For as much as I desperately wanted a radio
control system when I was a kid, I never bought an R/C system until I was around
15 years old, when a used 3-channel OS digital proportional system became available from
a man that lived a couple blocks away. Even the "cheap" $100 rudder-only escapement
models were out of reach on my paltry income from a paper route. So, it wasn't until
a couple years ago, at age 50, that I finally purchased an escapement from someone
on eBay, just to see one up close. Some of the airplane kits I had, like the Carl
Goldberg 1/2A Skylane, showed an escapement installation on the plans, with the
rubber band engine and a rather large receiver constructed of discrete transistors
and large tuning coils.
While looking through the July 1957 issue
of American Modeler, I happened across an advertisement for the very escapement
that I now own. There are no markings on the device - not a manufacturer name or
model number. It turns out the escapement is "The Single," from Bonner Specialties.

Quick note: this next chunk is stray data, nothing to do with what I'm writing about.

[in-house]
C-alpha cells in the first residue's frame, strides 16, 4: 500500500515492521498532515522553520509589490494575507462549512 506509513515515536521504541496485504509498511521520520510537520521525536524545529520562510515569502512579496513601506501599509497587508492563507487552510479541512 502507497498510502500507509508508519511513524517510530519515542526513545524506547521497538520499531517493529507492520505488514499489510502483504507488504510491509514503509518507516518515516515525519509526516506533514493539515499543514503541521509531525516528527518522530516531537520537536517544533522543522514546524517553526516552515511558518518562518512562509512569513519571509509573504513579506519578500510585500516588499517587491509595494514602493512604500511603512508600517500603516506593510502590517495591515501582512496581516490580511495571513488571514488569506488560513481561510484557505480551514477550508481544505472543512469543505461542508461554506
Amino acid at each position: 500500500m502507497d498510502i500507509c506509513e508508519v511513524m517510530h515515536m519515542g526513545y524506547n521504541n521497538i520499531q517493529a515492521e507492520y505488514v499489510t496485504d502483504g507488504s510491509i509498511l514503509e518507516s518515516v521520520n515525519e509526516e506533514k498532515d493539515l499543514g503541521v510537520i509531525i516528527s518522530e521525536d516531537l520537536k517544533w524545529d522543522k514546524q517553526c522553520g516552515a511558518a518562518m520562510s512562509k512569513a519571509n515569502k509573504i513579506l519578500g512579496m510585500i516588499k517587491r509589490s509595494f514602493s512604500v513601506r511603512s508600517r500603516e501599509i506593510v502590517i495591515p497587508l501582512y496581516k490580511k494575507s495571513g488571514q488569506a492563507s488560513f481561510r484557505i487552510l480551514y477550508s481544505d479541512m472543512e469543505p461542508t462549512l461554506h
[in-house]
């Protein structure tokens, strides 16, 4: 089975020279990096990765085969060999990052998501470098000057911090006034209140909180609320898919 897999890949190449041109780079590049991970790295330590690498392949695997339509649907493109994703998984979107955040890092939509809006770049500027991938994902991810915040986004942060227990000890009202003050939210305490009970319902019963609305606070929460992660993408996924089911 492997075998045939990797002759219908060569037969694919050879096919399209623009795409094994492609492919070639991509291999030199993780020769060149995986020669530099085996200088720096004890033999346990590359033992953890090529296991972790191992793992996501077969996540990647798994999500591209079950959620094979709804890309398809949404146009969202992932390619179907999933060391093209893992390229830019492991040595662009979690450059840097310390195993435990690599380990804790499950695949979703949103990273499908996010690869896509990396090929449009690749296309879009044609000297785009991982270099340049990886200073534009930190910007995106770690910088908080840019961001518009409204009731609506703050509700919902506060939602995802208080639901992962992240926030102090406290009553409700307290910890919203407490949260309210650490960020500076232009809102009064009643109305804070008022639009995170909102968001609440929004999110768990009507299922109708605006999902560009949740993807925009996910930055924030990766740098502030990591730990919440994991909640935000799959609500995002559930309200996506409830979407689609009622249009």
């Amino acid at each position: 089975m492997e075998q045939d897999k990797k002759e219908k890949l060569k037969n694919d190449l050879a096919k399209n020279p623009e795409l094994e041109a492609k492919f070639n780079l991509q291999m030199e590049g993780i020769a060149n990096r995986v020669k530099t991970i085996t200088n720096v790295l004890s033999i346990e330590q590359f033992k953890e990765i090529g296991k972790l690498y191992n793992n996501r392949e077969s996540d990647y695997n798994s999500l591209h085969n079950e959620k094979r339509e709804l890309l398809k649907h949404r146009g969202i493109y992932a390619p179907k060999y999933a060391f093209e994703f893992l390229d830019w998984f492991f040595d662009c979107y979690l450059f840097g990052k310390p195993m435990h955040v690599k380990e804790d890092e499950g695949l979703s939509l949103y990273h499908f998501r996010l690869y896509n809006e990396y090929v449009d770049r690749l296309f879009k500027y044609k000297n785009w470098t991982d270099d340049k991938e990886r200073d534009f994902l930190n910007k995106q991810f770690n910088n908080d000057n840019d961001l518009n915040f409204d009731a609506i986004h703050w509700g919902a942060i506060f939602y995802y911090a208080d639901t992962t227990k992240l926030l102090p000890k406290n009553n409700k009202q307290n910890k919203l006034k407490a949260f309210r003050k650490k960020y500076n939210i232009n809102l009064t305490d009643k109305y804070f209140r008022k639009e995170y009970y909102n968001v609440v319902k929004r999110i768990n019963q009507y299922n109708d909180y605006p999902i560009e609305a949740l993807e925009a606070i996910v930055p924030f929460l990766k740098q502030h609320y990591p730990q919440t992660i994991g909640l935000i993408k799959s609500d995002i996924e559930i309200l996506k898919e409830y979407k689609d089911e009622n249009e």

It is a self-neutralizing 4-arm escapement which provides stronger action to operate
throttle, other auxiliary controls. Weight: 0.6 ounces. Price: $5.95.
I built a mock-up of an escapement installation for controlling the rudder in
a single-channel radio controlled airplane, and then made a video to show how it
works (see below photos).
You can use the U.S. Bureau of Labor Statistics'
inflation calculator to see
that $5.95 is $46.23 in year 2010 dollars.
Even during the busiest times of my life I have endeavored to maintain some form
of model building activity. This site has been created to help me chronicle my journey
through a lifelong involvement in model aviation, which
all began in Mayo, MD
Copyright 1996 - 2030
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and text used on the Airplanes and Rockets website are hereby acknowledged.